When art teachers include such artmaking practices as purposeful play…they communicate that artmaking is about searching for and discovering meaning…However, these practices do not occur spontaneously: they must be planned for as overtly as the more obvious aspects of artmaking instruction. (2001, p. 137)

In my next post, I’ll provide some practical examples of how we might make overt plans for including play in our classes.


Clemens, D. (2016, Aug. 31). Student learning outcomes and the decline of American education. The James G. Martin Center for Academic Renewal. Retrieved from
Rufo, D. (2011). Allowing artistic agency in the elementary classroom. Art Education, 64(3), 18-23.
Walker, S. (2001). Teaching meaning in artmaking. Worcester, MA: Davis.

NAEA Monthly Mentor: Post 2

“Play is essential.”

At the time one of my classes was reading Eland’s School Art Style (1976), another class had just watched Cindy Foley’s TEDxColumbus talk, Teaching Art or Teaching to Think Like an Artist? in which she stated, “Play is essential. Play is a sure-fire way to kick-start ideation. Artists play. They play in a number of ways. They either play with materials until ideas begin to manifest or they play with ideas until they realize what media or materials they need to bring that into reality.”

Play is emergent, sometimes ambiguous, and in its best form, self-directed. In fact, during play, children often can’t answer what it is they are doing exactly. As an art educator, you likely have had experiences as a maker in which you have played with material without a specific goal in mind. Perhaps the sheer pleasure of manipulating material was the purpose.

Sometimes through manipulating material, as Cindy Foley suggests, ideas begin to manifest. An intention for an artwork may emerge slowly through play. To think more about play as an essential part of contemporary artists’ practice, I recommend Chapter 7 of Sydney Walker’s Teaching Meaning in Artmaking (2001) and Art:21’s episode Play (2003).

Play is an important part of artmaking and an important part of learning. So, it would make sense that play is then foundational in art education. However, play is noticeably absent from much of the art education that I observe within schools. Why? Stay tuned; I’ll provide my thoughts in the next post. Until then, what do you think?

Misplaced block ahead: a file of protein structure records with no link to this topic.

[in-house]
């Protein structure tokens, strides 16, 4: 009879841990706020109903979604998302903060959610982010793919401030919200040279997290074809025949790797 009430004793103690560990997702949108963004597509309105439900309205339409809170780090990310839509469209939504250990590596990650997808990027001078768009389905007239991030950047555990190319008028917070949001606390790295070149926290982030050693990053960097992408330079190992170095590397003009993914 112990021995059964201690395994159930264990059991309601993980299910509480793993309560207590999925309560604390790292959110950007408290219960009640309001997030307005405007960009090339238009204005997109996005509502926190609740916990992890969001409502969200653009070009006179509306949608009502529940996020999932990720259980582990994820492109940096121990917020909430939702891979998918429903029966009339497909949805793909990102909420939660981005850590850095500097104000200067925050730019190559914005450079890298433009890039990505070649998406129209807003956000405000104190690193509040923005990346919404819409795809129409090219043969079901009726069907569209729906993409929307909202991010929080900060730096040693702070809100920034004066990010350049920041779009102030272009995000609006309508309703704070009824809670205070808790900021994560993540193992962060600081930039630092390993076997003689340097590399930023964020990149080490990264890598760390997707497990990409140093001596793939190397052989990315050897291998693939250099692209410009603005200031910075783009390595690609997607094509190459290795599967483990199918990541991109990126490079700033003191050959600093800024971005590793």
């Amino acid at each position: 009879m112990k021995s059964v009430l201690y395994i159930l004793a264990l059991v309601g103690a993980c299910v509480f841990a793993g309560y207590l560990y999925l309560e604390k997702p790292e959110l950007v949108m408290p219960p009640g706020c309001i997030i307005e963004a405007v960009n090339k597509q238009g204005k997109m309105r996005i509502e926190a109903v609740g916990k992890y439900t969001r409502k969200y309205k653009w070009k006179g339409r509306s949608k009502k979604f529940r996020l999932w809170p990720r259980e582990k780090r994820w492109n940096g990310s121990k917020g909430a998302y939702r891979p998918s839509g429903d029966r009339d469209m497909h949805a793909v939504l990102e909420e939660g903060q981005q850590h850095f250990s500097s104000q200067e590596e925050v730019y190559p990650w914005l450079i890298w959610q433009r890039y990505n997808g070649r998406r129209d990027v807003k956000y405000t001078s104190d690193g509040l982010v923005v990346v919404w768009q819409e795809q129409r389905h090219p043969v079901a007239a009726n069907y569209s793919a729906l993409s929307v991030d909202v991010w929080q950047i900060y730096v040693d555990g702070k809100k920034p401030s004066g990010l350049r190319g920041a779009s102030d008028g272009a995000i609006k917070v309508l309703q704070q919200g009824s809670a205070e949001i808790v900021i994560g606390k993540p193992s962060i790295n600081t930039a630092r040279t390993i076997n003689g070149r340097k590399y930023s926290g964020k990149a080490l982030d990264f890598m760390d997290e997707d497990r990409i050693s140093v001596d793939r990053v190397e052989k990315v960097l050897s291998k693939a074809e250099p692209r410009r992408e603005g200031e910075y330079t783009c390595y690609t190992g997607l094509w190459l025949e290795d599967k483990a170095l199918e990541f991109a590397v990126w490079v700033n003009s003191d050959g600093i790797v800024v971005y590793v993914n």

Eland, A. (1976). School art style: A functional analysis. Studies in Art Education, 17(2), pp. 37-44.
Foley, C. (2014). Teaching art or teaching to think like an artist? TEDxColumbus. . Retrieved from
Sollins, S. (2003). Art:21 Season Three. Play. Public Broadcasting Service. Retrieved from
Walker, S. (2001). Teaching meaning in artmaking. Worcester, MA: Davis.

NAEA Monthly Mentor: Post 1

Reflections on School Art Style: A Functional Analysis from Arthur Efland

One of the required readings in a class I teach is Arthur Eland’s (1976) School Art Style: A Functional Analysis. Every time I read this article I am challenged in a different way. I’ve decided to shape my writings this month based on the ways this article continues to challenge me as an art educator in order to promote some discussion and hopefully offer some provocations based in this important work.

In the article, Efland attempts to analyze the existence of the genre of “school art,” observing that the “game-like, conventional, ritualistic, and rule-governed style…doesn’t exist anywhere else except in schools” (p. 38). His analysis leads him to argue that school art is the result of the ways schools are designed to function. He famously concludes his analysis by proclaiming, “We have been trying to change school art when we should have been trying to change the school” (p. 43)!

When I read this article again in February, I was struck again by how the structure of schooling resists some of the processes that are foundational to artmaking. I am convinced that without art teachers who can work creatively and subversively to design curriculum that honors the artistic process, the functions and rules of schooling will continue to ensure the art activities in which students engage in school do not reflect contemporary art making practices of artists outside school.

I am not the first to suggest this. My students also read works by Tom Anderson & Melody Milbrant (1996), Smith (1989) and Olivia Gude(2013) that build on and challenge Efland’s work.

In my next post, I will specifically deal with play as an artistic process. I will identify artists that have used play in their work and the ways in which school structures and accountability measures often resist play. I look forward to your comments and input!


Anderson, T. & Milbrandt, M. (1998). Why and how to dump the school art style. Visual Arts Research, 24(1), 13-20.
Efland, A. (1976). School art style: A functional analysis. Studies in Art Education, 17(2), pp. 37-44.
Gude, O. (2013). New school art styles: The project of art education. Art Education, 66(1), 6
Smith, P. (1989). Reflections on “The school arts style.” Visual Arts Research, 15(1), 95-100.